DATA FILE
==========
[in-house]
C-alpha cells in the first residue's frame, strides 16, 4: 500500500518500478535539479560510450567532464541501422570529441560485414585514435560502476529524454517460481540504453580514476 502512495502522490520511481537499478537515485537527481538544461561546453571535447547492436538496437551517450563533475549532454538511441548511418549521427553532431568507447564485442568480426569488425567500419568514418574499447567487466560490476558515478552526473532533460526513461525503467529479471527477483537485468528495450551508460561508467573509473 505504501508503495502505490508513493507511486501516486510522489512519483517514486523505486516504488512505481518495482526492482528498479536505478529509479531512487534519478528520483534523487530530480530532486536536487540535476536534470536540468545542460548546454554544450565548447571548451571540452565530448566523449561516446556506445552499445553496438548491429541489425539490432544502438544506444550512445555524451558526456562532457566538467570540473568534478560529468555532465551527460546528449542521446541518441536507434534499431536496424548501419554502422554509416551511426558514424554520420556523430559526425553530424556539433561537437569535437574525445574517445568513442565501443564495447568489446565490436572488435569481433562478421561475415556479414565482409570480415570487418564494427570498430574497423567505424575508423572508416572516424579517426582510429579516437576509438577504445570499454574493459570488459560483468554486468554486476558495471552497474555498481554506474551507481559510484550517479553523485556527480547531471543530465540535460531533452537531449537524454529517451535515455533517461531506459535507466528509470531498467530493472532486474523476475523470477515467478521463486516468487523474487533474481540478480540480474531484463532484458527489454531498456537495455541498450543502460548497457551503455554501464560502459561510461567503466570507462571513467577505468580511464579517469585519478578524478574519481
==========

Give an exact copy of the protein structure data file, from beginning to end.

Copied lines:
[in-house]
C-alpha cells in the first residue's frame, strides 16, 4: 500500500518500478535539479560510450567532464541501422570529441560485414585514435560502476529524454517460481540504453580514476 502512495502522490520511481537499478537515485537527481538544461561546453571535447547492436538496437551517450563533475549532454538511441548511418549521427553532431568507447564485442568480426569488425567500419568514418574499447567487466560490476558515478552526473532533460526513461525503467529479471527477483537485468528495450551508460561508467573509473 505504501508503495502505490508513493507511486501516486510522489512519483517514486523505486516504488512505481518495482526492482528498479536505478529509479531512487534519478528520483534523487530530480530532486536536487540535476536534470536540468545542460548546454554544450565548447571548451571540452565530448566523449561516446556506445552499445553496438548491429541489425539490432544502438544506444550512445555524451558526456562532457566538467570540473568534478560529468555532465551527460546528449542521446541518441536507434534499431536496424548501419554502422554509416551511426558514424554520420556523430559526425553530424556539433561537437569535437574525445574517445568513442565501443564495447568489446565490436572488435569481433562478421561475415556479414565482409570480415570487418564494427570498430574497423567505424575508423572508416572516424579517426582510429579516437576509438577504445570499454574493459570488459560483468554486468554486476558495471552497474555498481554506474551507481559510484550517479553523485556527480547531471543530465540535460531533452537531449537524454529517451535515455533517461531506459535507466528509470531498467530493472532486474523476475523470477515467478521463486516468487523474487533474481540478480540480474531484463532484458527489454531498456537495455541498450543502460548497457551503455554501464560502459561510461567503466570507462571513467577505468580511464579517469585519478578524478574519481